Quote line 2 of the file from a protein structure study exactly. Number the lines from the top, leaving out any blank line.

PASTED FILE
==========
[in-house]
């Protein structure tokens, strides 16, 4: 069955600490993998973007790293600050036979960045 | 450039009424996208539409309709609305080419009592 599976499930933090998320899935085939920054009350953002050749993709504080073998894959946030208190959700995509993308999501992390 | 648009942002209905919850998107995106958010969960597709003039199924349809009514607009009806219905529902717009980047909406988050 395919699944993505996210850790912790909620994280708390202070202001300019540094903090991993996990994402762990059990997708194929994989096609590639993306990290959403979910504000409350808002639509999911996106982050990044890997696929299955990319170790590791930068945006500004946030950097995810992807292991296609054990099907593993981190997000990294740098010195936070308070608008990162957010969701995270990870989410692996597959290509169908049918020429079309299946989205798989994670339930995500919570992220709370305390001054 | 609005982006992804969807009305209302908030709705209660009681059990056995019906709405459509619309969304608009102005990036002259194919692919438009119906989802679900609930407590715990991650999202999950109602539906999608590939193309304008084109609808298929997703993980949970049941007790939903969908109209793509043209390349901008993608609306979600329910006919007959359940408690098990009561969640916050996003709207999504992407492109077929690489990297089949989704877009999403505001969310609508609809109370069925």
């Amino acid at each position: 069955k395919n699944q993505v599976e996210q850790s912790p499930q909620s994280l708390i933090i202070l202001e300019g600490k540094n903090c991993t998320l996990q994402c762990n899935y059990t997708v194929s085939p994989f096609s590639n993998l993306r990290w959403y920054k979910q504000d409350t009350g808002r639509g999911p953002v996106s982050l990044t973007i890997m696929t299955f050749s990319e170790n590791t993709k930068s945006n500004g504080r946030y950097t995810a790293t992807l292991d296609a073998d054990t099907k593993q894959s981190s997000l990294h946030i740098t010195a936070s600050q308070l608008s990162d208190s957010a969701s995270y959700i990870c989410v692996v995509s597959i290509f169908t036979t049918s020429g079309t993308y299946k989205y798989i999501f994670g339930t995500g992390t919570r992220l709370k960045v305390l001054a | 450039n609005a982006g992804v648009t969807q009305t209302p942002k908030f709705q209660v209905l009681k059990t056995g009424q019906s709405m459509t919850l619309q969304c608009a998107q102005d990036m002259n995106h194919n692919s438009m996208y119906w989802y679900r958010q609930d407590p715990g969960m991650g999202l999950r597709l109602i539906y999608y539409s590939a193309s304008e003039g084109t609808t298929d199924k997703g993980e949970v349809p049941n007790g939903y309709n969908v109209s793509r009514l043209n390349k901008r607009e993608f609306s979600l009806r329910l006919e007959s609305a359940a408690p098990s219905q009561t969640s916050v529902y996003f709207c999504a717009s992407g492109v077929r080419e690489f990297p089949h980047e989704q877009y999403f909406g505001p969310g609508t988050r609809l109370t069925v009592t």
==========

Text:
């Protein structure tokens, strides 16, 4: 069955600490993998973007790293600050036979960045 | 450039009424996208539409309709609305080419009592 599976499930933090998320899935085939920054009350953002050749993709504080073998894959946030208190959700995509993308999501992390 | 648009942002209905919850998107995106958010969960597709003039199924349809009514607009009806219905529902717009980047909406988050 395919699944993505996210850790912790909620994280708390202070202001300019540094903090991993996990994402762990059990997708194929994989096609590639993306990290959403979910504000409350808002639509999911996106982050990044890997696929299955990319170790590791930068945006500004946030950097995810992807292991296609054990099907593993981190997000990294740098010195936070308070608008990162957010969701995270990870989410692996597959290509169908049918020429079309299946989205798989994670339930995500919570992220709370305390001054 | 609005982006992804969807009305209302908030709705209660009681059990056995019906709405459509619309969304608009102005990036002259194919692919438009119906989802679900609930407590715990991650999202999950109602539906999608590939193309304008084109609808298929997703993980949970049941007790939903969908109209793509043209390349901008993608609306979600329910006919007959359940408690098990009561969640916050996003709207999504992407492109077929690489990297089949989704877009999403505001969310609508609809109370069925």